Last year, Pix grew by leaps and bounds in Brazil, further disrupting Latin America’s largest economy and paving the way for a new wave of digitization.
In 2022, the instant payment system launched by the Central Bank continued on its upward trend. Transactions grew consistently in the second year of its launch. By 2023, it had almost 135 million users in a country with a population of 210 million. At the same time, transactions now surpass the trillion reais mark per month, or close to $200 billion.
Its swift growth has been vital to the further digitization of Brazil. It has also inspired many as a fruitful case for disruption in emerging markets.
This begs the question. How far can Pix go?
Pix’s disruption exacted a heavy toll on the payment business of traditional banks. Most had to give away some of those fees, although the sharp digitization is paying off.
However, Pix is a constantly-evolving product, with new features being recurringly rolled out.
Pix is constantly evolving
Credit card businesses could bear the brunt this year as the central bank is closing in on Pix Garantido. It is a feature that could resemble a traditional credit card model.
Still, under development, it was recently announced by finance minister Fernando Haddad. He said Pix’s credit functionality could be launched this 2023 around mid-year.
According to experts, this could have a significant impact on the credit market in Brazil.
“When Pix Garantido is launched, it can have a greater effect on the loan market,” Paulo Oliveira Andreoli, a fintech advisor, told Fintech Nexus. However, he said that despite Haddad’s commentary, the feature still does not have a date for 2023.
Today, Pix already allows users to preschedule payments shortly. The idea behind Garantido is that the financial institution will guarantee the transaction if the user does not have the necessary balance in the account at the convened date.
Direct debit: Pix Automatico
“PIX functionalities in 2023 pave the way for the traditional economy to get closer and closer to the digital world,” Marcela Lachowski, Corporate Partnerships Manager at Plug and Play Tech Center in Brazil, told Fintech Nexus.
“This creates a relevant market for existing wallets in the ecosystem. In itself, programmed PIX can be a great substitute for bank slip payments.”
One of the other new features expected for 2023 is Pix Automatico. This will work similarly to direct debit, facilitating recurring payments such as public services, subscription services, and school or gym fees.
However, contrary to direct debit, Oliveira Andreoli said that the company collecting payments does not need to enter an agreement with banks. This could have significant implications for small and medium-sized businesses in Brazil.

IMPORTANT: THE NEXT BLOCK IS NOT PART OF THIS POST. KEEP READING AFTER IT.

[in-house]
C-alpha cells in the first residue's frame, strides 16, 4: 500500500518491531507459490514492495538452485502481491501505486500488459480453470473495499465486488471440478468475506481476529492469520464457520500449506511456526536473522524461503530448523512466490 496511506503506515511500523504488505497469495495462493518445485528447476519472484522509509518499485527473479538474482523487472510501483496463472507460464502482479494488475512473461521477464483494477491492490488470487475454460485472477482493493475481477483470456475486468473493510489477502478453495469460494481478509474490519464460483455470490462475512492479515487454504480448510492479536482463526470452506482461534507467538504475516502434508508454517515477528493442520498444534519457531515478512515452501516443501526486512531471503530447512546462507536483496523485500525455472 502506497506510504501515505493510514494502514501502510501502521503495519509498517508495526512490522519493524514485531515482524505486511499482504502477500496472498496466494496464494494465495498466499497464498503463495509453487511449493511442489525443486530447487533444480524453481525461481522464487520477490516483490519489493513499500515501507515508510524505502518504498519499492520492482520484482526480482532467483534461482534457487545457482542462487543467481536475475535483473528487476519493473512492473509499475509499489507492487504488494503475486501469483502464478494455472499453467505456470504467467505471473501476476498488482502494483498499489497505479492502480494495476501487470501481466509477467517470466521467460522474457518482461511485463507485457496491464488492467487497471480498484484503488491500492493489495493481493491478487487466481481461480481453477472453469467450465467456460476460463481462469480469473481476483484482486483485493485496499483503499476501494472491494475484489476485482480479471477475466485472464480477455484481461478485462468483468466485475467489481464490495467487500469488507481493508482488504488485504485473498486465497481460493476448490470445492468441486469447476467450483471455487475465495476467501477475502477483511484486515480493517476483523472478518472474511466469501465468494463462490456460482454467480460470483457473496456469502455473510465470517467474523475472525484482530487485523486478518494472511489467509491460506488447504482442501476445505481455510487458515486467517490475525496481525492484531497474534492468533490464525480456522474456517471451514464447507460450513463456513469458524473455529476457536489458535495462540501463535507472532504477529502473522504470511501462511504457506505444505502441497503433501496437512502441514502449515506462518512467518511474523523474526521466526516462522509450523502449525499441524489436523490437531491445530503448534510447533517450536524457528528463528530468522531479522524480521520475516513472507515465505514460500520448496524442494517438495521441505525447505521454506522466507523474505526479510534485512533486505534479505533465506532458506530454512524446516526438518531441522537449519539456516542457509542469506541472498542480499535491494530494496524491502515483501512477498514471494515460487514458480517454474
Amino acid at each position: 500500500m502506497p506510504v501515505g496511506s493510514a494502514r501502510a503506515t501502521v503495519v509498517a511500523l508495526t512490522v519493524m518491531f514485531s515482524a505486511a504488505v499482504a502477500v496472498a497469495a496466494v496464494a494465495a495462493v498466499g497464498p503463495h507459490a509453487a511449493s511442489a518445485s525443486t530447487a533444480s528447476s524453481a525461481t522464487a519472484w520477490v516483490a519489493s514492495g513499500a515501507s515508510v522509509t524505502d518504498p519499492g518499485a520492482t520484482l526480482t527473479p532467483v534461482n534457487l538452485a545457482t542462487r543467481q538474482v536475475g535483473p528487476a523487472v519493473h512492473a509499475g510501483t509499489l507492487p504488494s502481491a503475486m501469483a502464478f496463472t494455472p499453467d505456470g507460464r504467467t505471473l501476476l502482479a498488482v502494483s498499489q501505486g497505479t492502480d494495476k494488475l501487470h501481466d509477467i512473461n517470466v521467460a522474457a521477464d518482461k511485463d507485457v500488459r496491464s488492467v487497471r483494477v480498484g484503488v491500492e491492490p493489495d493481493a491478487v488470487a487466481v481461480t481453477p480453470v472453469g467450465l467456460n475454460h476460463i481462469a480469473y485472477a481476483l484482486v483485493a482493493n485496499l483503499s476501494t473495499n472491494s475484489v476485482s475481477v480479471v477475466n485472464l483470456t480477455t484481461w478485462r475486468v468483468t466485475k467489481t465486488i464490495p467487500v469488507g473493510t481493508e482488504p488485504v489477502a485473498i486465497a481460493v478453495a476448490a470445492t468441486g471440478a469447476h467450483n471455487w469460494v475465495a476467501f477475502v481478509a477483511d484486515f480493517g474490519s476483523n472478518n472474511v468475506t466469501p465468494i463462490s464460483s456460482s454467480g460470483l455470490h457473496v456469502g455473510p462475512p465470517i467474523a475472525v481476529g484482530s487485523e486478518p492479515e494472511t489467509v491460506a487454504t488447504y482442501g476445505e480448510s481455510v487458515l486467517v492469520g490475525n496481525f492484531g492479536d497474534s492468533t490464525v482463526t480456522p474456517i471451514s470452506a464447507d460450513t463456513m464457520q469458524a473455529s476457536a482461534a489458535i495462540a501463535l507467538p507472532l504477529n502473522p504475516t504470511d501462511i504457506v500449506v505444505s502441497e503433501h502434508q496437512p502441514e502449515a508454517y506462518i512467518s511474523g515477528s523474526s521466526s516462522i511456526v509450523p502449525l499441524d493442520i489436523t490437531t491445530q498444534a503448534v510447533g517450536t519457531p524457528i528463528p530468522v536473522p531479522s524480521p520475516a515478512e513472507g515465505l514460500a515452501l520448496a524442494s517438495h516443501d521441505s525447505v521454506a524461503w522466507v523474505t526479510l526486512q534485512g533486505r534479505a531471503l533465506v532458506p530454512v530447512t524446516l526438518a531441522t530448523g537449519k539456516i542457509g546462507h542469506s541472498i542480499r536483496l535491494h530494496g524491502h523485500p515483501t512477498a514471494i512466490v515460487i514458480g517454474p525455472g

“Companies that had difficulties or could not afford the costs of these bank agreements will be able to use Pix Automatico so that their customers can make recurring payments,” he said. “It can also be used by schools, gyms, and other subscription services to receive payments easily.”
Improving Pix security in 2023 to stave off fraud
Despite Pix’s massive contribution to digitization, the reality is that it has also become a fertile ground for fraudsters. Scams related to Pix have surged since its launch. Criminals took advantage of its simplicity and wide availability to conduct fraud.
Estimates by the banks point out that scams can cause losses of 2.5 billion (or $500 million) in 2022 against the Brazilian financial system, of which 70% would originate from Pix transactions.
To discourage crime, the central bank took some actions. It has lowered limits for Pix transactions, especially during nighttime. Withdrawals on Pix Saque (cashback) were also reduced earlier this 2023.
Altogether, experts believe the central bank will improve overall security this year. “We should expect improvements in Pix’s fraud prevention mechanisms,” Oliveira Andreoli said. Also, streamlining the return mechanism of funds in the event of a scam.
Is Pix International on its way?
Due to its wide success, Roberto Campos Neto, president of the central bank, said last year its protocols would be made available to other regulators to replicate.
On February 27, he said that Brazil was already negotiating with four other countries in Latin America. These included Colombia, Chile, Ecuador, and Uruguay. The goal of Pix International goes far beyond the idea of replicating the system. It could also become the bedrock for facilitating cross-border transactions.
“Some countries in Latin America are already discussing with us how they are going to adopt Pix,” he said in an event, local media reported. “We think this will operate as a block. You travel between countries and pay automatically. Thus, the issue of cross-border payment is solved.”